PT: Yes. [When it was proposed] I thought, “I want to do this, but this has to be different from any other drag competition in the city. We want to support people, encourage them to work on their craft, we want theatricality, and it’s got to have fairness.” I worked with really great people. I was happy that that was my storyline on Shade because it was real. A lot of the girls who did it went on to RuPaul, and two of them won! And all the winners are working, doing stuff… I was proud of it. It was hard work to be, like, the teacher who also does what [her students] do, but I like seeing people succeed and do well, and I made very good friends. Plus, once in a while someone who’s really young will say or post something like “Oh, Paige was always so great to me” or something like that, and it makes me really happy. Really good things have come from it for people, and it taught so much about leadership.
You’ve appeared many times on Watch What Happens Live with Andy Cohen. I have to ask you what it was like performing as Mary Poppins for Julie Andrews.
PT: I had done the show a lot already at that point, thank God, or I’d have been more nervous! Whoopi [Goldberg] was on the show that day, too and she’s also a big deal, but she took a bit of a back seat that day to Julie Andrews as far as being a big deal—Julie was lovely, and I got to really talk to Whoopi and she was great. It was kind of surreal until days later when they sent me funny stuff to post on Instagram. I would have loved to do Thoroughly Modern Millie [instead] because the movie with Julie was one of the reasons I got into theater—that ‘20s look is so great—but it’s not as popular [whereas] Mary Poppins is obviously so iconic. But doing it was great, and I could tell how genuinely surprised and overjoyed all three of them were. It was really quite special, and she’s a sweet lady—she really is like Mary Poppins.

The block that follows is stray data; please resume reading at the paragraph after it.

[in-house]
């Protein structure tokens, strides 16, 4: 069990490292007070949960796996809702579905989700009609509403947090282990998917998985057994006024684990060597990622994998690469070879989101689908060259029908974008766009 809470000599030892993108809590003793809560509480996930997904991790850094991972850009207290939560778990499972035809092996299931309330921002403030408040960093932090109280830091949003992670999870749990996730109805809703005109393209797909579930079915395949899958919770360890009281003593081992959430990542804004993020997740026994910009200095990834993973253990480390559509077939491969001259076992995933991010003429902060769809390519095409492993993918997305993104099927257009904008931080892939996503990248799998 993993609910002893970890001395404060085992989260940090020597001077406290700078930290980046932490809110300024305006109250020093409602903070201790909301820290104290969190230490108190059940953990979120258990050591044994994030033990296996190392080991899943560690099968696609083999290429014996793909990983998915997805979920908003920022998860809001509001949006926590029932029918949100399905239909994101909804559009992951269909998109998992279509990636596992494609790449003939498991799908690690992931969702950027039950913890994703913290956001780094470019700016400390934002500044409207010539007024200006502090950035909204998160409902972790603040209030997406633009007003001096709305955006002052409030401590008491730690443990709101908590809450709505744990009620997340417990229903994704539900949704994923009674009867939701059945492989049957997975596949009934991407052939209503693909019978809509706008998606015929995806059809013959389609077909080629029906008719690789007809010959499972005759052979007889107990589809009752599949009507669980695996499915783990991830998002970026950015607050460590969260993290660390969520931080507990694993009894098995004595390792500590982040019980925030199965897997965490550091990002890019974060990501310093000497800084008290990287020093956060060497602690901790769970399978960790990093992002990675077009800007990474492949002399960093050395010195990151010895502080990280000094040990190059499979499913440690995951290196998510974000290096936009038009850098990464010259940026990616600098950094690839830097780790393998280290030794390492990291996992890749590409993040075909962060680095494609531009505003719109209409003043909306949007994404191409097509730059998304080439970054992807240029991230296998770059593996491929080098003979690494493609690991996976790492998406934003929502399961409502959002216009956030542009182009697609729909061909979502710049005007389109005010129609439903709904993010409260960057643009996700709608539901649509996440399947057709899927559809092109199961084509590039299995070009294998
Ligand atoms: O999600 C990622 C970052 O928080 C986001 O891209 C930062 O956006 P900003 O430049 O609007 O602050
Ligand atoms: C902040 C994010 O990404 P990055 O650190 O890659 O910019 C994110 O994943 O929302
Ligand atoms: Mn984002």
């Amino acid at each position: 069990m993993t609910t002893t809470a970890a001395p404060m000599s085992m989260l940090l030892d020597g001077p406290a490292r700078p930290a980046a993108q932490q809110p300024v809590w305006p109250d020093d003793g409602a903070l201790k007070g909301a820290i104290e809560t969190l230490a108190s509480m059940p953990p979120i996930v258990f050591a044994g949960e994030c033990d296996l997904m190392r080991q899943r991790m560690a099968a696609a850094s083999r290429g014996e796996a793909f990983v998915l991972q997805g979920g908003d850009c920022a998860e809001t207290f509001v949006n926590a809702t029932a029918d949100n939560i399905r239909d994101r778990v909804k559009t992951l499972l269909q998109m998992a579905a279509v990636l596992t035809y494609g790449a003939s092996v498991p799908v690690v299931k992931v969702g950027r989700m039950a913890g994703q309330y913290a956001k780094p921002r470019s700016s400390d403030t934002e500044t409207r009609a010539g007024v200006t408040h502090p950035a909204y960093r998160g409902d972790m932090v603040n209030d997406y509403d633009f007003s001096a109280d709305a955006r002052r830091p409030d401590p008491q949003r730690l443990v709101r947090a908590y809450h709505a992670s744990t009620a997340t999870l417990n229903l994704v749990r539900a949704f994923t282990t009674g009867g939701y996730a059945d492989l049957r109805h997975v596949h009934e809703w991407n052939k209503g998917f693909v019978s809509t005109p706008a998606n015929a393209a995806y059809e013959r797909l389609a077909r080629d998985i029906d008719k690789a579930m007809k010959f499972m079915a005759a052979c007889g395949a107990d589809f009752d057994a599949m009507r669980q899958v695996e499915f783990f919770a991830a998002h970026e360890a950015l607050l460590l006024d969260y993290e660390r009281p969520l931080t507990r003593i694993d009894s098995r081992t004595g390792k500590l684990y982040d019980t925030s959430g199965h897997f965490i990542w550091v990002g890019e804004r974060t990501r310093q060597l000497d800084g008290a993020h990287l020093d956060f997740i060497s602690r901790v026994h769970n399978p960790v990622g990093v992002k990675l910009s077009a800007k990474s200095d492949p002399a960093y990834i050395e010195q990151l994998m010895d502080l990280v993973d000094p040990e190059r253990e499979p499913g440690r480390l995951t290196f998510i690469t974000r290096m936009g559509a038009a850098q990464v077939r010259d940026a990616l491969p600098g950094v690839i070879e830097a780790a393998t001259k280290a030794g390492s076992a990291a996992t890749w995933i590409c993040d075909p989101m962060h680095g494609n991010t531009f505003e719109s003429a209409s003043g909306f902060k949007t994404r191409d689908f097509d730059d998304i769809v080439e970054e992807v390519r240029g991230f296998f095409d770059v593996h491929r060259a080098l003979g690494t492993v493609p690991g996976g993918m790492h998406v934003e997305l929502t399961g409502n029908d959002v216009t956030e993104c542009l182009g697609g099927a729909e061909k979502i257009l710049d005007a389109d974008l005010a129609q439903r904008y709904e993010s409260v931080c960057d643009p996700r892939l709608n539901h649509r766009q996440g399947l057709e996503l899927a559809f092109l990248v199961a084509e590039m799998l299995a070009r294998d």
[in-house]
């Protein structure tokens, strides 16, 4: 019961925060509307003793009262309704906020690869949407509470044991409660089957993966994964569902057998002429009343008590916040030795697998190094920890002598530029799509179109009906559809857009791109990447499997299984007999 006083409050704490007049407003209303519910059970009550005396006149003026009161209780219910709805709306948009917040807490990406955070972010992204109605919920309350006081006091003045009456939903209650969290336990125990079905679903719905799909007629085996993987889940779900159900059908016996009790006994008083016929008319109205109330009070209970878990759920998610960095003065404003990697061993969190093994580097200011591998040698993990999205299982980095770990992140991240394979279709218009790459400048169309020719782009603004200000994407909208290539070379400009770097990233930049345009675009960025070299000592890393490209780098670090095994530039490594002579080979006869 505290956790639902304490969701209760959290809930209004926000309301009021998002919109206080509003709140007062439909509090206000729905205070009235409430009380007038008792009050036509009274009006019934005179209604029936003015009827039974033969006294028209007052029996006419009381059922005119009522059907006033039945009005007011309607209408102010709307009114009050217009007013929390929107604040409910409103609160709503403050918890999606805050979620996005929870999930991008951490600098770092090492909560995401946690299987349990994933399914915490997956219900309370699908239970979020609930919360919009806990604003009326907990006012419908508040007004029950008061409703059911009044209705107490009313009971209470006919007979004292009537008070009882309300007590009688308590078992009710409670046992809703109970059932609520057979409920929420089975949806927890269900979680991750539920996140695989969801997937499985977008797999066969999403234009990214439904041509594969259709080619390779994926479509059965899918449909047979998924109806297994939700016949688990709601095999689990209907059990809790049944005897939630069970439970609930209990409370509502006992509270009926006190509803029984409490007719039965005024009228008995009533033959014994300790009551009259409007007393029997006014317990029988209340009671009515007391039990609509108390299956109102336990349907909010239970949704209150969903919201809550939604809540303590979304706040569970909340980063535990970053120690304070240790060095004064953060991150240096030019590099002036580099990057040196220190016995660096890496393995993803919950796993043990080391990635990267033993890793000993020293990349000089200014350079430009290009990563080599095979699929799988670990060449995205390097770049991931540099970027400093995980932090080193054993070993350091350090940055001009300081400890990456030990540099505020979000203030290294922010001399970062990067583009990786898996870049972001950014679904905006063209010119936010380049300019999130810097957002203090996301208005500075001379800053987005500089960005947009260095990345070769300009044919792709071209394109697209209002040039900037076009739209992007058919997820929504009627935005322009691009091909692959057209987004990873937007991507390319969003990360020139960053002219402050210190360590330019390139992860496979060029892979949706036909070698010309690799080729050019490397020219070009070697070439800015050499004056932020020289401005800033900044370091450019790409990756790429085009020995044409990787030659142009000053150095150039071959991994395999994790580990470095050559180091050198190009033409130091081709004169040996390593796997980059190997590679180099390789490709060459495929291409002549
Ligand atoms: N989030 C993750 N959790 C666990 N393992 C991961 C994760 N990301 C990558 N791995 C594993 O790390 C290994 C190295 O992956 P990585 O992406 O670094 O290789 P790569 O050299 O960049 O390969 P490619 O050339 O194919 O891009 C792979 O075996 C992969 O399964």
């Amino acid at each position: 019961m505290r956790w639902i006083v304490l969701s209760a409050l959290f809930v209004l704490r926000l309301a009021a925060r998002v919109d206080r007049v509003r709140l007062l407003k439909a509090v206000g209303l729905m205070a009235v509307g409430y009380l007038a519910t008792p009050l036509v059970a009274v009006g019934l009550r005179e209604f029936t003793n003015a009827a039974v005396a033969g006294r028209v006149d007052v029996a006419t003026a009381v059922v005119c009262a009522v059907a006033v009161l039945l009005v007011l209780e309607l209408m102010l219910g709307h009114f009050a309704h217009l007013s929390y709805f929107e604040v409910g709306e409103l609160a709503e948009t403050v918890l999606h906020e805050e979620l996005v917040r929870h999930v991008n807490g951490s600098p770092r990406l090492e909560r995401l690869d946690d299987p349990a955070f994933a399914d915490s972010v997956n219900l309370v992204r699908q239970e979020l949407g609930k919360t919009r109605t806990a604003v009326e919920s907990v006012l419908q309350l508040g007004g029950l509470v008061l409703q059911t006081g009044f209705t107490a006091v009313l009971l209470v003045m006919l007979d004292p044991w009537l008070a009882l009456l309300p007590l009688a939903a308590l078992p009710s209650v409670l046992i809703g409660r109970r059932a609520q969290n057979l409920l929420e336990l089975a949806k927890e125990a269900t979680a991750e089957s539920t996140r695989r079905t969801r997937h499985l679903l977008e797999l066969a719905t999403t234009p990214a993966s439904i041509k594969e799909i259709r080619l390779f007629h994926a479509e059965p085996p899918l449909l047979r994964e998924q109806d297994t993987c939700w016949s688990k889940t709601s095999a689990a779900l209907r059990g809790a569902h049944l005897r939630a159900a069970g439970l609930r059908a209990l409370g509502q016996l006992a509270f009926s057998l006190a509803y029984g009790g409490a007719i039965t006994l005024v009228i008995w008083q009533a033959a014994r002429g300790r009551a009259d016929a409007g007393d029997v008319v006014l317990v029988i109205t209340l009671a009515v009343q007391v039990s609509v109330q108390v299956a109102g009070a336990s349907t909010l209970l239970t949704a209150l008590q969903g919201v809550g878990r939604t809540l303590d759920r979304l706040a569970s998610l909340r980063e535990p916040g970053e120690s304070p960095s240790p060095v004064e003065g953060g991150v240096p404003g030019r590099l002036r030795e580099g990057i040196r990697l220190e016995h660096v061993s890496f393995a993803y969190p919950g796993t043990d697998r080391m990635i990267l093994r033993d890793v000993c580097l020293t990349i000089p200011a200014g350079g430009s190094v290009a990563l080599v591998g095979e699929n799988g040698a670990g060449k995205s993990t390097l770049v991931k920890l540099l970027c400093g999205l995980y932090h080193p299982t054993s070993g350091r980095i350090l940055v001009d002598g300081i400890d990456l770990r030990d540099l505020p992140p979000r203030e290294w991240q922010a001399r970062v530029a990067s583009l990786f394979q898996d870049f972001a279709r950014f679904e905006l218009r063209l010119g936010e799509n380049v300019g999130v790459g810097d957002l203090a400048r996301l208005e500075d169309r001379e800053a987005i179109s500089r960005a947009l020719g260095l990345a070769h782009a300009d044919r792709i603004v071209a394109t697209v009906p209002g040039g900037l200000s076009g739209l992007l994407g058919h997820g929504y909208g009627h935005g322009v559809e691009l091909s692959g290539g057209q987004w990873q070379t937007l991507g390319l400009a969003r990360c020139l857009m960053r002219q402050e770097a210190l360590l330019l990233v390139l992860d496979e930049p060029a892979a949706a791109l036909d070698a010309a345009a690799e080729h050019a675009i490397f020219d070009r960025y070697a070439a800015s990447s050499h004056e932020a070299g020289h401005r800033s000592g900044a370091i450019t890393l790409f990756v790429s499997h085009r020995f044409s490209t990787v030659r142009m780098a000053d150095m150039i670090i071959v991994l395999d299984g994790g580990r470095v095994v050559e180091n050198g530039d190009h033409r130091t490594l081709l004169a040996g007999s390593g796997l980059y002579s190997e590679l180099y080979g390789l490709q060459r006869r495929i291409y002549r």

Please tell us more about the Christmas show and album!
PT: I have two original songs written for me by Billy Recce, who’s so talented and so young—one is more poppy, and the other is naughtier. The soundtrack will be available on my website. Hurry Down My Chimney! works so well as a title for me and for this show because it’s tawdry and naughty but not vulgar or filthy—that’s what you can expect if you come.
There are special favorite things [in the show] for fans who’ve followed me for years, but you don’t have to have seen me before to enjoy the jokes and join in the fun. I will do some straightforward Christmas songs as well as some parodies where I can put a twist on them. Because everyone knows Christmas, we all have a frame of reference for these songs—they’re embedded [in our consciousness] and that opens up many possibilities!
Now that you’ve done this for a while, what do you think is the key difference between someone who’s a success at drag or an amateur? It seems like a lot of people think they can do it.
PT: I think you have to please yourself [first]. You don’t necessarily have to be a performer even, but you have to be getting something from it. It has to be in your bones. And remember, this is a business—it’s called show business for a reason. Just because I have a sequined dress and the audience laughs that night doesn’t mean life is perfect. There is so much other stuff that goes with this that I’d love to not have to do. I think you have to realize it’s a combination of work, business, showing up, and professionalism. It’s like a pie—you hopefully have a little piece of each thing that you can fill. Charisma counts for a lot, and you have to have some individuality that sets you apart. Let’s say you were on RuPaul and then the show goes away—you have that, but that won’t last you forever. What’s going to last you forever is your love for entertaining and putting something out there.
Paige brings her holiday show Hurry Down My Chimney! to Green Room 42 in Midtown on December 17. An accompanying Christmas album, as well as additional tour dates, can be found on PaigeTurnerNYC.com.